The adaptive procedure below uses a subroutine which, given the history , returns a subdivision of the next rounds into sub-blocks. The choice of the blocking strategy has to be made for the particular problem at hand, but, as we show in examples, one can often use very simple strategies.
Let us describe the adaptive procedure. First, for simplicity of exposition, we start with the doubling-size blocks. Here is what happens within each of these blocks. During each round the learner decides whether to stay in the same sub-block or to start a new one, as given by the blocking procedure . If started, the new sub-block uses the localized subset given history of adversary’s moves up until last round. Choosing to start a new sub-block corresponds to the realization of the learner that the sequence being presented so far is in fact suboptimal. The learner then incorporates this suboptimality into the localized procedure.
Given some admissible relaxation , the regret of the adaptive localized meta-algorithm (Algorithm 3) is bounded as
where is the number of blocks actually played and ’s are adaptive block lengths defined within the algorithm. Further, irrespective of the blocking strategy used, if the relaxation is such that for any , for some , then the worst case regret is always bounded as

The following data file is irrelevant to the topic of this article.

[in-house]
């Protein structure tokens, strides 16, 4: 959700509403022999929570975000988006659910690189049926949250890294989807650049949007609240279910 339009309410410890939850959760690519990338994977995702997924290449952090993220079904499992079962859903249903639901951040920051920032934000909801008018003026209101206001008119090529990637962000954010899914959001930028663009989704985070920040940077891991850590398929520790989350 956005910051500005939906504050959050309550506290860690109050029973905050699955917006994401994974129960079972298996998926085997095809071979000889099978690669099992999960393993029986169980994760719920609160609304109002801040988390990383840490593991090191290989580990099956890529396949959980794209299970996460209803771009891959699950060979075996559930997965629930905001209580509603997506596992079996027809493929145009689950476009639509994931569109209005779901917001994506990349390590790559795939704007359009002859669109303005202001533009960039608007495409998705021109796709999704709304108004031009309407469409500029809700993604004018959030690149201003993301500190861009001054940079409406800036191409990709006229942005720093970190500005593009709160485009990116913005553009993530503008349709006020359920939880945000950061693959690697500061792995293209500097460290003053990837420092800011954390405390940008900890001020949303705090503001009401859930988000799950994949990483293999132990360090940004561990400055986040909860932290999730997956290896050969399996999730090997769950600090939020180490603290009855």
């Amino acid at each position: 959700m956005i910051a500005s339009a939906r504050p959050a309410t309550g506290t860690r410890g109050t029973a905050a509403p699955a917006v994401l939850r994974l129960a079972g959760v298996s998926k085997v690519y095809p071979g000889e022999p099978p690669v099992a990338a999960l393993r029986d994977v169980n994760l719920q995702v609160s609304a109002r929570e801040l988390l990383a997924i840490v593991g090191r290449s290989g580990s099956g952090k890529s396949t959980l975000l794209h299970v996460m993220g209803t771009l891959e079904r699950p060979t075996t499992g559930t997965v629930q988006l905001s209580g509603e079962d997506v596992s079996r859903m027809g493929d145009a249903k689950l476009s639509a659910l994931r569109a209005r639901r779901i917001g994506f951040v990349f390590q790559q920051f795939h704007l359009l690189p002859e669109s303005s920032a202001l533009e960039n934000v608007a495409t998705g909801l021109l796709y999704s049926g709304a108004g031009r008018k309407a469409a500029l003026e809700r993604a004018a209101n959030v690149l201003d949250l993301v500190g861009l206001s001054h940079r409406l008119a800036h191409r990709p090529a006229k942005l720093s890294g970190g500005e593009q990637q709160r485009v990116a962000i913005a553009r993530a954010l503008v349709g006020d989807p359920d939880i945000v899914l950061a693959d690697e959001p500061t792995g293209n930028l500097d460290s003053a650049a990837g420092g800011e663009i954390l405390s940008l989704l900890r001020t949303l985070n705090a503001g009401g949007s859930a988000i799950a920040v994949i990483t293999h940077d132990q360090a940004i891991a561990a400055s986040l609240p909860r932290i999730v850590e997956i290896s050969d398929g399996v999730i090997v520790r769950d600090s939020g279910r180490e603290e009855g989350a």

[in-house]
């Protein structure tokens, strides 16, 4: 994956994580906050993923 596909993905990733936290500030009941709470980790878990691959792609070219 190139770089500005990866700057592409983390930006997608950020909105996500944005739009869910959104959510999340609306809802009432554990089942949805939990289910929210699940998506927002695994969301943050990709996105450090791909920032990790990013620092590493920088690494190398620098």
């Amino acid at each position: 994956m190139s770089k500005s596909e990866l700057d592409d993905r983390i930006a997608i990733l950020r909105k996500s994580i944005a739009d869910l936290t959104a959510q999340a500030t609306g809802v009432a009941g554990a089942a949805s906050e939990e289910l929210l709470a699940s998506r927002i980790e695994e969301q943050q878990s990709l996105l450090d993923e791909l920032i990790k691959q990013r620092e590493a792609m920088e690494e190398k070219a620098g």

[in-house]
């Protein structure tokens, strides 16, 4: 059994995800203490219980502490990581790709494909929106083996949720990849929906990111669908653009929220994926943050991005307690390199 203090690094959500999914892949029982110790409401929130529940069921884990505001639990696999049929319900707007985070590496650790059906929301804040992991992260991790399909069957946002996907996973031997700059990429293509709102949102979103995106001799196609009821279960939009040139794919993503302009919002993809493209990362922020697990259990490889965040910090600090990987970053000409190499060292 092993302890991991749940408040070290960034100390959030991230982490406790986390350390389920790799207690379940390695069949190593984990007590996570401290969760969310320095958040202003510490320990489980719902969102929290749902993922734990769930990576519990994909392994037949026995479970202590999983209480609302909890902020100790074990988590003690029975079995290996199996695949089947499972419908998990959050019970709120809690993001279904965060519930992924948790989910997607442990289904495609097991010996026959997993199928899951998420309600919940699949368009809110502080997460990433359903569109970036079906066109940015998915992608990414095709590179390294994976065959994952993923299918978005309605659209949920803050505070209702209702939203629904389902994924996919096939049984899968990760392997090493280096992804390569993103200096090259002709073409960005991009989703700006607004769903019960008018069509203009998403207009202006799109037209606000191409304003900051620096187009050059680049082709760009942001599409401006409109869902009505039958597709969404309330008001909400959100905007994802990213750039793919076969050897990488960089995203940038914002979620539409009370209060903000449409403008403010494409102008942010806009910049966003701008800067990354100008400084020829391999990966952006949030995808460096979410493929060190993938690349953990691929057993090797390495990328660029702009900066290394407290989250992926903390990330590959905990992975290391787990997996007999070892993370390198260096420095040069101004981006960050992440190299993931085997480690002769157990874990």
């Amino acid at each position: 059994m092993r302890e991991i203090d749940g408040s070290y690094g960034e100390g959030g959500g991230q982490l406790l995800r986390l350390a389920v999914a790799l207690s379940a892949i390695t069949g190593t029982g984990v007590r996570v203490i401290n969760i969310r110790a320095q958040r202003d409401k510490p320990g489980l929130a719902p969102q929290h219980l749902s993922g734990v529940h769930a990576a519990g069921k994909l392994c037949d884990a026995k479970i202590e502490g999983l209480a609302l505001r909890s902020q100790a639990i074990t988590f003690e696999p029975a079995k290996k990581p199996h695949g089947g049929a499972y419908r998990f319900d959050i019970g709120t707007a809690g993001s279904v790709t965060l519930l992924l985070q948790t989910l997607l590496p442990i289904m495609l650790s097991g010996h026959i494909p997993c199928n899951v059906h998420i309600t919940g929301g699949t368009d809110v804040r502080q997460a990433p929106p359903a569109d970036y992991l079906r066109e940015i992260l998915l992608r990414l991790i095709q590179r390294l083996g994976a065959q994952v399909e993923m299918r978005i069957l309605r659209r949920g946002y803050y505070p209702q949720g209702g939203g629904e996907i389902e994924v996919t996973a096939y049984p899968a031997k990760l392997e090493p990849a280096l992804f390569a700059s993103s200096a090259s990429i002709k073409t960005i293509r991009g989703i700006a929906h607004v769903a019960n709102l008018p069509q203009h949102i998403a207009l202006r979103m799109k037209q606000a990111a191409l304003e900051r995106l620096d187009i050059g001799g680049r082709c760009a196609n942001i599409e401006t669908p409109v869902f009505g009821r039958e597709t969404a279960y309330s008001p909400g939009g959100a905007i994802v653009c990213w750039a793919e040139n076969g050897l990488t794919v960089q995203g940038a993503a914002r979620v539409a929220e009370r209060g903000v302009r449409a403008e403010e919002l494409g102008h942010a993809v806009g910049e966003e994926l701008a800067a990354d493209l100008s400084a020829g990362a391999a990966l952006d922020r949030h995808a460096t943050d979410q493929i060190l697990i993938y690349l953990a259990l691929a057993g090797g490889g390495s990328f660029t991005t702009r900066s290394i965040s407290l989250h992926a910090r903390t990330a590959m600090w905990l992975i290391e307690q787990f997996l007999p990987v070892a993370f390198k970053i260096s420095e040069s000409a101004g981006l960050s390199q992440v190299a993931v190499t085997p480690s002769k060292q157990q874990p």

We now demonstrate that the adaptive algorithm in fact takes advantage of sub-optimality in several situations that have been previously studied in the literature. On the conceptual level, adaptive localization allows us to view several fast rate results under the same umbrella.
Example: Adaptive Gradient Descent
Consider the online convex optimization scenario. Following the setup of , suppose the learner encounters a sequence of convex functions with the strong convexity parameter , potentially zero, with respect to a -smooth norm . The goal is to adapt to the actual sequence of functions presented by the adversary. Let us invoke the Adaptive Localized Meta-Algorithm with a rather simple blocking strategy
This blocking strategy either says “use all of the next rounds as one block”, or “make each of the next time step into separate blocks”. Let be the empirical minimizer at the start of the block (that is after rounds), and let . Then we can use the localization
where . For the above relaxation we can show that the corresponding update at round is given by